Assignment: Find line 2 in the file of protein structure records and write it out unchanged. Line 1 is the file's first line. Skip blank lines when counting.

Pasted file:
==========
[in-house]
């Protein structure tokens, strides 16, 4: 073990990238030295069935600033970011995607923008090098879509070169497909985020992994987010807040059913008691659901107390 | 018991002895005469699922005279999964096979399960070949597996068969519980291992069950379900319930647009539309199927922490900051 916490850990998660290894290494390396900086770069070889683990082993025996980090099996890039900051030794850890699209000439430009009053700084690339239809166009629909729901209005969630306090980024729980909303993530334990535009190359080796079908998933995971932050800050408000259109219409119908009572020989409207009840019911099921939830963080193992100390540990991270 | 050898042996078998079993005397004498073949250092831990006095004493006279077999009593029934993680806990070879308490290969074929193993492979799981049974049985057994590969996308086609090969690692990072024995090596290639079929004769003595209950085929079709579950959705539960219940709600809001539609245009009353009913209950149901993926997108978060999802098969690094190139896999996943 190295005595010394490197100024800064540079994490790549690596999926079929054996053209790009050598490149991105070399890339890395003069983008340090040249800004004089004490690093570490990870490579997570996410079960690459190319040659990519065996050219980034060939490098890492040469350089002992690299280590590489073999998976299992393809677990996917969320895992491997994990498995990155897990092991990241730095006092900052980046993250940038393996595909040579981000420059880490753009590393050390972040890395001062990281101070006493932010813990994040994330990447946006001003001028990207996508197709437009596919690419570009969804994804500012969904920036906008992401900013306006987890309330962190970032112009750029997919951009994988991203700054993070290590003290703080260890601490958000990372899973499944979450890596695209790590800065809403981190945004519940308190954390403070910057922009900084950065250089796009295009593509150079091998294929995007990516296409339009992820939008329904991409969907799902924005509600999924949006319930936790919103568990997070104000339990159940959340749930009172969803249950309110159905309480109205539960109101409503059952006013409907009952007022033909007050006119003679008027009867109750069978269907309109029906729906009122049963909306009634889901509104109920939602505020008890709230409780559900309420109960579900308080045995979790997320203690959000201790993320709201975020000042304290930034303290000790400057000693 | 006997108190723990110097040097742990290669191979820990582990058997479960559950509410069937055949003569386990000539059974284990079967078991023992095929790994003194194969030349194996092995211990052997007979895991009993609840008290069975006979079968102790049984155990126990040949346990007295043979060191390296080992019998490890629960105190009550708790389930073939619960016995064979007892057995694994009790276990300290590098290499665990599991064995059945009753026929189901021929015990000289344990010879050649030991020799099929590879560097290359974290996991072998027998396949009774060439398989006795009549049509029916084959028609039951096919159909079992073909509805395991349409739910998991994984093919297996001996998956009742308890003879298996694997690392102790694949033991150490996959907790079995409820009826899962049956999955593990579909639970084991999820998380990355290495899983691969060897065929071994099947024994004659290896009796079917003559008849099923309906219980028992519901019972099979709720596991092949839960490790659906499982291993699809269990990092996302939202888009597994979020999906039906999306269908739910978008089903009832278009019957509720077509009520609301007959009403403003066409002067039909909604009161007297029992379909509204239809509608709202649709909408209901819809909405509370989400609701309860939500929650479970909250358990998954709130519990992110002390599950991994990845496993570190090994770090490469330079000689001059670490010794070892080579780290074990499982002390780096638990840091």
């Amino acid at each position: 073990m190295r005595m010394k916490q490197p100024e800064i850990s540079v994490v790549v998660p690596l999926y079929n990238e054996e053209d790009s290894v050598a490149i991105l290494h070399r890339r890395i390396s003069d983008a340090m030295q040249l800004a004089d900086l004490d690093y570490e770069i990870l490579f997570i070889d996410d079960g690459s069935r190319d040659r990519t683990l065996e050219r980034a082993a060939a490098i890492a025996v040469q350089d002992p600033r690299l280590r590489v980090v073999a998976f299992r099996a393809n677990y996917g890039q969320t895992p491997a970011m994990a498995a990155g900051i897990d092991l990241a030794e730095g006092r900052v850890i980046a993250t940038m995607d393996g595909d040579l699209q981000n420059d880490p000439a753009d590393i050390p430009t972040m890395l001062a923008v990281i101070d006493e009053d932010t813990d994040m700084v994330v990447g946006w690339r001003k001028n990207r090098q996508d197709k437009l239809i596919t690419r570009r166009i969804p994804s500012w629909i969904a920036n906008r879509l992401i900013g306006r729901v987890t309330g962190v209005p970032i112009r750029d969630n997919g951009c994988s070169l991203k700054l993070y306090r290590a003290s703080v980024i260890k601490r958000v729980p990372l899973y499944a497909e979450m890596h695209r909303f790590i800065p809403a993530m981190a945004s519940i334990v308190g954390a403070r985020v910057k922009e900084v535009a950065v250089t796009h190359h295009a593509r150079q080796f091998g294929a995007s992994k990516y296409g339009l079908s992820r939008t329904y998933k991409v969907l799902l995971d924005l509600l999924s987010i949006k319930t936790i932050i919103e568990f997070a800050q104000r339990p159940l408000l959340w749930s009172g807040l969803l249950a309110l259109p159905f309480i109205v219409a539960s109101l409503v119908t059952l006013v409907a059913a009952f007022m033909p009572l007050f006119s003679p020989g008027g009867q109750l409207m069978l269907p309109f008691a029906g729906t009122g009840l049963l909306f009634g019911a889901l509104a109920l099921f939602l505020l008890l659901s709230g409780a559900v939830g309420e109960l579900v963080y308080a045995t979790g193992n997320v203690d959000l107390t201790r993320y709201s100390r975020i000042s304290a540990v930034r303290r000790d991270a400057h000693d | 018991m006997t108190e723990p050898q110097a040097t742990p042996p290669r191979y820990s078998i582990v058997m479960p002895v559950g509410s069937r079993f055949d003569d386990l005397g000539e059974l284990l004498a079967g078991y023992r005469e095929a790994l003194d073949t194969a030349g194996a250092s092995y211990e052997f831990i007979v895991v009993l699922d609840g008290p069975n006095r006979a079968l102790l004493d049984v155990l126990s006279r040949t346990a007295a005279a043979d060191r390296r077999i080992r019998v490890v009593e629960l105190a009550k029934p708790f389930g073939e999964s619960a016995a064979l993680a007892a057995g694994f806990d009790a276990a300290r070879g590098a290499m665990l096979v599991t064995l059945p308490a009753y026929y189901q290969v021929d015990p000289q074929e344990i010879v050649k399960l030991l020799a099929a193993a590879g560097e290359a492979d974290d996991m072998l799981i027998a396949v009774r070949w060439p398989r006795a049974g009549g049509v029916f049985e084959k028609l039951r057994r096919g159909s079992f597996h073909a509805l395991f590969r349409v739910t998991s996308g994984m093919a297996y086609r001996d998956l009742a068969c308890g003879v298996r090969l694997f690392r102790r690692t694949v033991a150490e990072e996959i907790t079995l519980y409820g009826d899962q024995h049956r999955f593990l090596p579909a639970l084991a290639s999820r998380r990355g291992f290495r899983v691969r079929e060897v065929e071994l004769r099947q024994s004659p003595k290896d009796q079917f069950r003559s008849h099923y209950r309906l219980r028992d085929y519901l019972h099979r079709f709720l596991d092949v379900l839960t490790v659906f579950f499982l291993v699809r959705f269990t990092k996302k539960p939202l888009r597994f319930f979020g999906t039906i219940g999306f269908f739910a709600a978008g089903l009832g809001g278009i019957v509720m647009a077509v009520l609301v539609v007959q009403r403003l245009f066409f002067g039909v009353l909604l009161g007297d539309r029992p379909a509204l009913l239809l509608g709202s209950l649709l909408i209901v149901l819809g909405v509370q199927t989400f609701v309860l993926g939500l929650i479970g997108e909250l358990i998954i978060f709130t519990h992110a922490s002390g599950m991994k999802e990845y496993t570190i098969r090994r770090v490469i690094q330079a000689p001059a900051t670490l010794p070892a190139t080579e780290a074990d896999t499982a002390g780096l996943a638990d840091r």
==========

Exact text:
């Protein structure tokens, strides 16, 4: 073990990238030295069935600033970011995607923008090098879509070169497909985020992994987010807040059913008691659901107390 | 018991002895005469699922005279999964096979399960070949597996068969519980291992069950379900319930647009539309199927922490900051 916490850990998660290894290494390396900086770069070889683990082993025996980090099996890039900051030794850890699209000439430009009053700084690339239809166009629909729901209005969630306090980024729980909303993530334990535009190359080796079908998933995971932050800050408000259109219409119908009572020989409207009840019911099921939830963080193992100390540990991270 | 050898042996078998079993005397004498073949250092831990006095004493006279077999009593029934993680806990070879308490290969074929193993492979799981049974049985057994590969996308086609090969690692990072024995090596290639079929004769003595209950085929079709579950959705539960219940709600809001539609245009009353009913209950149901993926997108978060999802098969690094190139896999996943 190295005595010394490197100024800064540079994490790549690596999926079929054996053209790009050598490149991105070399890339890395003069983008340090040249800004004089004490690093570490990870490579997570996410079960690459190319040659990519065996050219980034060939490098890492040469350089002992690299280590590489073999998976299992393809677990996917969320895992491997994990498995990155897990092991990241730095006092900052980046993250940038393996595909040579981000420059880490753009590393050390972040890395001062990281101070006493932010813990994040994330990447946006001003001028990207996508197709437009596919690419570009969804994804500012969904920036906008992401900013306006987890309330962190970032112009750029997919951009994988991203700054993070290590003290703080260890601490958000990372899973499944979450890596695209790590800065809403981190945004519940308190954390403070910057922009900084950065250089796009295009593509150079091998294929995007990516296409339009992820939008329904991409969907799902924005509600999924949006319930936790919103568990997070104000339990159940959340749930009172969803249950309110159905309480109205539960109101409503059952006013409907009952007022033909007050006119003679008027009867109750069978269907309109029906729906009122049963909306009634889901509104109920939602505020008890709230409780559900309420109960579900308080045995979790997320203690959000201790993320709201975020000042304290930034303290000790400057000693 | 006997108190723990110097040097742990290669191979820990582990058997479960559950509410069937055949003569386990000539059974284990079967078991023992095929790994003194194969030349194996092995211990052997007979895991009993609840008290069975006979079968102790049984155990126990040949346990007295043979060191390296080992019998490890629960105190009550708790389930073939619960016995064979007892057995694994009790276990300290590098290499665990599991064995059945009753026929189901021929015990000289344990010879050649030991020799099929590879560097290359974290996991072998027998396949009774060439398989006795009549049509029916084959028609039951096919159909079992073909509805395991349409739910998991994984093919297996001996998956009742308890003879298996694997690392102790694949033991150490996959907790079995409820009826899962049956999955593990579909639970084991999820998380990355290495899983691969060897065929071994099947024994004659290896009796079917003559008849099923309906219980028992519901019972099979709720596991092949839960490790659906499982291993699809269990990092996302939202888009597994979020999906039906999306269908739910978008089903009832278009019957509720077509009520609301007959009403403003066409002067039909909604009161007297029992379909509204239809509608709202649709909408209901819809909405509370989400609701309860939500929650479970909250358990998954709130519990992110002390599950991994990845496993570190090994770090490469330079000689001059670490010794070892080579780290074990499982002390780096638990840091």